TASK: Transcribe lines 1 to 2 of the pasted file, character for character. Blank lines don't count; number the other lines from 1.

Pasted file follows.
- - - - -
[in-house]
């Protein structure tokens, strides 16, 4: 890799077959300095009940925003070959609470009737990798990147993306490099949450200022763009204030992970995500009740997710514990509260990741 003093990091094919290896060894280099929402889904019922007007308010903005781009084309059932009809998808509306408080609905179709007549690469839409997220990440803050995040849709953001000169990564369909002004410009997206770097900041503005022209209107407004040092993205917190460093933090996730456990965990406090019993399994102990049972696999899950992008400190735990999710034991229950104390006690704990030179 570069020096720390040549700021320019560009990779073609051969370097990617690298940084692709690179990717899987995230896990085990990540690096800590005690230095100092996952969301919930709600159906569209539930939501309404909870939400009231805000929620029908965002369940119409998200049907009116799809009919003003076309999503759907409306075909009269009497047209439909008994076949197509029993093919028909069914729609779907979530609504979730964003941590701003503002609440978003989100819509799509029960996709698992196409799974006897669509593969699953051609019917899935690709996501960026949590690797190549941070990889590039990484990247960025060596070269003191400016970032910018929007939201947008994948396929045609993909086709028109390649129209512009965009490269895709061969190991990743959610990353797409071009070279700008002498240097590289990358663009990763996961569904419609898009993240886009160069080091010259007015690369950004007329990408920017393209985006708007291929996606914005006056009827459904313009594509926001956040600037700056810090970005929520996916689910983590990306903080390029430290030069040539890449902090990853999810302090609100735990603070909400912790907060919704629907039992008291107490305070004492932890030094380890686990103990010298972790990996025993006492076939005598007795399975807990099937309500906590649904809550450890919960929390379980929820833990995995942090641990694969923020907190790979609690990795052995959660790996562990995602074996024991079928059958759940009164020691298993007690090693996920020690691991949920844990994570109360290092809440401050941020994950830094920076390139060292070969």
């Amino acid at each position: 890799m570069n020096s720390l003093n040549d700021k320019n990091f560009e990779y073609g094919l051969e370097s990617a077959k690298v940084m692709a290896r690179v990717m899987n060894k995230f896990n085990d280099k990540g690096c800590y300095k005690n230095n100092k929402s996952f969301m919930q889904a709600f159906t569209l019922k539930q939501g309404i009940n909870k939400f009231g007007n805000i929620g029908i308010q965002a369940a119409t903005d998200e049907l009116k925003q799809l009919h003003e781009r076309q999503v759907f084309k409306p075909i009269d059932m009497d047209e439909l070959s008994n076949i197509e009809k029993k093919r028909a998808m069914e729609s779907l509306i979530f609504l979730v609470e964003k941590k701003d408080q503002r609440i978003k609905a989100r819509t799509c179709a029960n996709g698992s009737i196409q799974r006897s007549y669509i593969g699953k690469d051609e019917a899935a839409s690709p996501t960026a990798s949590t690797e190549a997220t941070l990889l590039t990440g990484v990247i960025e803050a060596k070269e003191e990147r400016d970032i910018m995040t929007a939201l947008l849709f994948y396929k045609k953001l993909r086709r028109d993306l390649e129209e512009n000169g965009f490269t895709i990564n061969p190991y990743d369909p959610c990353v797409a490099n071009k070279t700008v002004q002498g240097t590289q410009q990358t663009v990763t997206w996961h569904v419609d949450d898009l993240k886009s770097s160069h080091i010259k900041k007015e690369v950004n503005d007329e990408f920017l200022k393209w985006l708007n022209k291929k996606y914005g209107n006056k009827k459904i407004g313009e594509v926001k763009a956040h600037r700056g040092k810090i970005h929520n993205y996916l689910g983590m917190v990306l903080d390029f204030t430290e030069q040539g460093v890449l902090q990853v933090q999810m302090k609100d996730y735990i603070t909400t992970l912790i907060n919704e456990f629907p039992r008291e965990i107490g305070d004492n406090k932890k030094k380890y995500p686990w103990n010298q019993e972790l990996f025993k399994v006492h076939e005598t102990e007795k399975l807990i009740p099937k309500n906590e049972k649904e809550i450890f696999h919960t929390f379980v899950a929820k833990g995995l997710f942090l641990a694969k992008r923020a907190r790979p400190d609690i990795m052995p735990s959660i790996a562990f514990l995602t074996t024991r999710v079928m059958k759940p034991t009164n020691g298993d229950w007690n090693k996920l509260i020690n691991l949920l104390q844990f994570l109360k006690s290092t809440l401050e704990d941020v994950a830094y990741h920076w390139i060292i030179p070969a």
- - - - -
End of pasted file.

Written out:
[in-house]
């Protein structure tokens, strides 16, 4: 890799077959300095009940925003070959609470009737990798990147993306490099949450200022763009204030992970995500009740997710514990509260990741 003093990091094919290896060894280099929402889904019922007007308010903005781009084309059932009809998808509306408080609905179709007549690469839409997220990440803050995040849709953001000169990564369909002004410009997206770097900041503005022209209107407004040092993205917190460093933090996730456990965990406090019993399994102990049972696999899950992008400190735990999710034991229950104390006690704990030179 570069020096720390040549700021320019560009990779073609051969370097990617690298940084692709690179990717899987995230896990085990990540690096800590005690230095100092996952969301919930709600159906569209539930939501309404909870939400009231805000929620029908965002369940119409998200049907009116799809009919003003076309999503759907409306075909009269009497047209439909008994076949197509029993093919028909069914729609779907979530609504979730964003941590701003503002609440978003989100819509799509029960996709698992196409799974006897669509593969699953051609019917899935690709996501960026949590690797190549941070990889590039990484990247960025060596070269003191400016970032910018929007939201947008994948396929045609993909086709028109390649129209512009965009490269895709061969190991990743959610990353797409071009070279700008002498240097590289990358663009990763996961569904419609898009993240886009160069080091010259007015690369950004007329990408920017393209985006708007291929996606914005006056009827459904313009594509926001956040600037700056810090970005929520996916689910983590990306903080390029430290030069040539890449902090990853999810302090609100735990603070909400912790907060919704629907039992008291107490305070004492932890030094380890686990103990010298972790990996025993006492076939005598007795399975807990099937309500906590649904809550450890919960929390379980929820833990995995942090641990694969923020907190790979609690990795052995959660790996562990995602074996024991079928059958759940009164020691298993007690090693996920020690691991949920844990994570109360290092809440401050941020994950830094920076390139060292070969």